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Where is the intertial frame of reference applicable?

  1. Jun 1, 2013 #1
    (Please forgive me for the obvious stupidity of this question)

    I'm trying to understand Newton's laws down to the last detail, because that is how I study things. However, where would the principle of inertia ever take place? And since Newton's laws are only applicable in an inertia frame reference, are the laws correct? How would an object in motion going at its constant velocity without any "forces" get in motion in a frame of inertia without an initial force? Does it mean that it was in a place that started it's one initial push of force then it entered a place with no forces, where it would continue on forever?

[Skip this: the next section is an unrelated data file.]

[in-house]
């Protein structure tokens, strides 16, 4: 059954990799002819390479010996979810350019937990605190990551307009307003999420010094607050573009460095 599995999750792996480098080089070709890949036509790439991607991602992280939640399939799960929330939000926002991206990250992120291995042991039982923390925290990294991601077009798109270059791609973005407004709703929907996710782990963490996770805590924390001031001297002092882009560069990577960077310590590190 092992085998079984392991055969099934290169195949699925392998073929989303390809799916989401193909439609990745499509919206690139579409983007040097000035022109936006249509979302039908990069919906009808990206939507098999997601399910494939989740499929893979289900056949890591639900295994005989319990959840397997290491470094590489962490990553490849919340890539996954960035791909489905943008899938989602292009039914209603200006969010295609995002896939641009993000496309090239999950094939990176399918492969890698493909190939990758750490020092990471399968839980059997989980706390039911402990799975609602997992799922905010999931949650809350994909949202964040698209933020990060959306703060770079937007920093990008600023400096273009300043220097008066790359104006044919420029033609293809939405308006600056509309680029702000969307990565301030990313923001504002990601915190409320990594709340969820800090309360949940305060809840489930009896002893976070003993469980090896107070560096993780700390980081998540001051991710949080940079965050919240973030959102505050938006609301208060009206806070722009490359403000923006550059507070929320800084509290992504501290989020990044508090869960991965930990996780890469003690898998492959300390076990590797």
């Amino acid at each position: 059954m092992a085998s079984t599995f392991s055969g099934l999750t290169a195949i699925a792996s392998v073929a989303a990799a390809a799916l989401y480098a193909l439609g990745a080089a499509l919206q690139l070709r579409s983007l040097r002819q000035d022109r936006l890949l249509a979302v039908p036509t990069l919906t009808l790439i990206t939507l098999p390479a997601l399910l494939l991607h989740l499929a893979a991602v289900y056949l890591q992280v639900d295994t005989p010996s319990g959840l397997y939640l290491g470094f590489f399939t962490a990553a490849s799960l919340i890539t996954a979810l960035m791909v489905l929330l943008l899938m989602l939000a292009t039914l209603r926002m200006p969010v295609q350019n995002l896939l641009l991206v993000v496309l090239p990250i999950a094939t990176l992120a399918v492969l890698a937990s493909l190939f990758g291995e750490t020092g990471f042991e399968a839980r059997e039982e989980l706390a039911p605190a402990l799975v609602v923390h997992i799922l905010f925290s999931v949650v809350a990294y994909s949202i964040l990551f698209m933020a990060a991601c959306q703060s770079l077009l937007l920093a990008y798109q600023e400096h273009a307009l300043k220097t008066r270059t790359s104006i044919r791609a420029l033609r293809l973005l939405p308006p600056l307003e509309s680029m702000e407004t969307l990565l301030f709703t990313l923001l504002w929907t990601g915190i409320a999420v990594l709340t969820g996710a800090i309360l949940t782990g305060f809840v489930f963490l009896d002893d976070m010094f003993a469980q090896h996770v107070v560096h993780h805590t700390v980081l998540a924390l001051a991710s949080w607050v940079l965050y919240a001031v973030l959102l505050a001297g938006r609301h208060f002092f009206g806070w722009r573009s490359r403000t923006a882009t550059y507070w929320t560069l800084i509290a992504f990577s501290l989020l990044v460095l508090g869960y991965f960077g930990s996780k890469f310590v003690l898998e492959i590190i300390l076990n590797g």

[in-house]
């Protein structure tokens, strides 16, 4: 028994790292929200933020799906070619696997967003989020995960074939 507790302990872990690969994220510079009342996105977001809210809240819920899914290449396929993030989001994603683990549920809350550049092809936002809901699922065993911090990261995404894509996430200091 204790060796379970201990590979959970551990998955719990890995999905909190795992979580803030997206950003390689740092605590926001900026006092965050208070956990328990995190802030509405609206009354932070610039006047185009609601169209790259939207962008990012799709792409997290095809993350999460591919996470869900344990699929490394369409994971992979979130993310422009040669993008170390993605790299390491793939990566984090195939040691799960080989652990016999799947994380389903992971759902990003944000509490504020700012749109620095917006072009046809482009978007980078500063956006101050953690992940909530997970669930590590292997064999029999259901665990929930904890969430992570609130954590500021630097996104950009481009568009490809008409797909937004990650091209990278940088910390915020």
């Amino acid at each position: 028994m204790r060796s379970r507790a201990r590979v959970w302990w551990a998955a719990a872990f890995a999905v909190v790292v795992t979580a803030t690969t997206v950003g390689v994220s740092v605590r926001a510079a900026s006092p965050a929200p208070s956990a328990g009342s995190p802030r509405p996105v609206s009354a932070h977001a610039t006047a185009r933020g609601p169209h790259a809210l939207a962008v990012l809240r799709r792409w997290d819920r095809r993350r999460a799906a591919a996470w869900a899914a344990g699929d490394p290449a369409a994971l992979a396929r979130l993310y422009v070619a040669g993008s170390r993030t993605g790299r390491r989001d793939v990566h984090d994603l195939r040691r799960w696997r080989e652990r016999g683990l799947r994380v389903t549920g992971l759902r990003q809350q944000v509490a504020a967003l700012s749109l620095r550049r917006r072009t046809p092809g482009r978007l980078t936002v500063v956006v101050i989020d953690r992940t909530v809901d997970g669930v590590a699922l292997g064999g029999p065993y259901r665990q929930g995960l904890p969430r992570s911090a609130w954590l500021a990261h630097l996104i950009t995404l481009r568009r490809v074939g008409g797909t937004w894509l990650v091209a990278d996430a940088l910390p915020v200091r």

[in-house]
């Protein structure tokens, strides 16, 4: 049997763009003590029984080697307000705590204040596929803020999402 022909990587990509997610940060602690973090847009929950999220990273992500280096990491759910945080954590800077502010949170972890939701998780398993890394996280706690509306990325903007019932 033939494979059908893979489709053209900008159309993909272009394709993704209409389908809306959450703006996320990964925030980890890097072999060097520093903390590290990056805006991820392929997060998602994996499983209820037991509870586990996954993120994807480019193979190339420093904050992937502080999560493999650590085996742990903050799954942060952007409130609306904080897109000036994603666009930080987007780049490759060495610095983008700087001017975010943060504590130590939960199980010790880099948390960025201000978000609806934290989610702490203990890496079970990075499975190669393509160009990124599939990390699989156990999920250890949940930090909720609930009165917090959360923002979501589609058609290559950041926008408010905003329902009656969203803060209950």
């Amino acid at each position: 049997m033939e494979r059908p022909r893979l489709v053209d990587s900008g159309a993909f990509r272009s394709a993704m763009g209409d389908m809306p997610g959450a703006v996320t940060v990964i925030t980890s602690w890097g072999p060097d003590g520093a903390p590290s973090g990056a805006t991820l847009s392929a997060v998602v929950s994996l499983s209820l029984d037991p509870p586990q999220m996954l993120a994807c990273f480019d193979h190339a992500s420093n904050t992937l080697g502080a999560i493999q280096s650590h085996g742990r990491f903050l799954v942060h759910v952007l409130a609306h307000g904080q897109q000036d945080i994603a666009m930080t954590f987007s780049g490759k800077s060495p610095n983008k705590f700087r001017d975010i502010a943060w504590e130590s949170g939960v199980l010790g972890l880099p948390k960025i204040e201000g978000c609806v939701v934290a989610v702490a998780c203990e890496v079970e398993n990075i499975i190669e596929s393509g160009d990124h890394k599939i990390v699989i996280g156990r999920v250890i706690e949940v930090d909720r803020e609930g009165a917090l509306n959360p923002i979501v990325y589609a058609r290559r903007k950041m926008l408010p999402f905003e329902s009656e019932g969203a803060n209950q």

Thank you for any answers in advance.
     
  2. jcsd
  3. Jun 1, 2013 #2
    Welcome to Physics Forums.

    The inertial frame of reference refers to that of the observer, not to the object. It is the observer who has no forces acting on him. He can use his inertial frame of reference coordinate system to quantify the kinematics of the object's motion, and to apply Newton's laws. Another observer from another inertial frame of reference can do the same, and still have Newton's laws properly apply in his frame of reference. This is how the principle of inertia works.
     
  4. Jun 1, 2013 #3
    Where would an observer have no forces acting upon him? How is it used to quantify the kinematics?

    Thank you for your patience.
     
  5. Jun 1, 2013 #4
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